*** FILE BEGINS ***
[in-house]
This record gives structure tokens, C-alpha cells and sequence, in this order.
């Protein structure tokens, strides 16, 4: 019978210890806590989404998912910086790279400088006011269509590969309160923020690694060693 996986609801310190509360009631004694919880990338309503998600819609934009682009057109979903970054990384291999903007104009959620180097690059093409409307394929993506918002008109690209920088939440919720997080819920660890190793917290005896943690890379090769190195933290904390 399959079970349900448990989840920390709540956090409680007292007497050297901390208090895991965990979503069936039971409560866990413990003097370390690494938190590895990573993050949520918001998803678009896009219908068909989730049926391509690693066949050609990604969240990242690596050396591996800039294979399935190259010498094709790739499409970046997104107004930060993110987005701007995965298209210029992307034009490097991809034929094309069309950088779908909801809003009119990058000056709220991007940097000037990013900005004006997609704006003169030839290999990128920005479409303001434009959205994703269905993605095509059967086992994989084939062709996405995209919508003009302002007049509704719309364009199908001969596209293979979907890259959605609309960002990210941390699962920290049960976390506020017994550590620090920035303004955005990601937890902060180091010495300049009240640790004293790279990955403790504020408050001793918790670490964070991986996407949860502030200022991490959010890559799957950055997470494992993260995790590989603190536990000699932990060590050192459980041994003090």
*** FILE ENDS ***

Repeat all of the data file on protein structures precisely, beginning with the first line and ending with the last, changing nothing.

[in-house]
This record gives structure tokens, C-alpha cells and sequence, in this order.
């Protein structure tokens, strides 16, 4: 019978210890806590989404998912910086790279400088006011269509590969309160923020690694060693 996986609801310190509360009631004694919880990338309503998600819609934009682009057109979903970054990384291999903007104009959620180097690059093409409307394929993506918002008109690209920088939440919720997080819920660890190793917290005896943690890379090769190195933290904390 399959079970349900448990989840920390709540956090409680007292007497050297901390208090895991965990979503069936039971409560866990413990003097370390690494938190590895990573993050949520918001998803678009896009219908068909989730049926391509690693066949050609990604969240990242690596050396591996800039294979399935190259010498094709790739499409970046997104107004930060993110987005701007995965298209210029992307034009490097991809034929094309069309950088779908909801809003009119990058000056709220991007940097000037990013900005004006997609704006003169030839290999990128920005479409303001434009959205994703269905993605095509059967086992994989084939062709996405995209919508003009302002007049509704719309364009199908001969596209293979979907890259959605609309960002990210941390699962920290049960976390506020017994550590620090920035303004955005990601937890902060180091010495300049009240640790004293790279990955403790504020408050001793918790670490964070991986996407949860502030200022991490959010890559799957950055997470494992993260995790590989603190536990000699932990060590050192459980041994003090």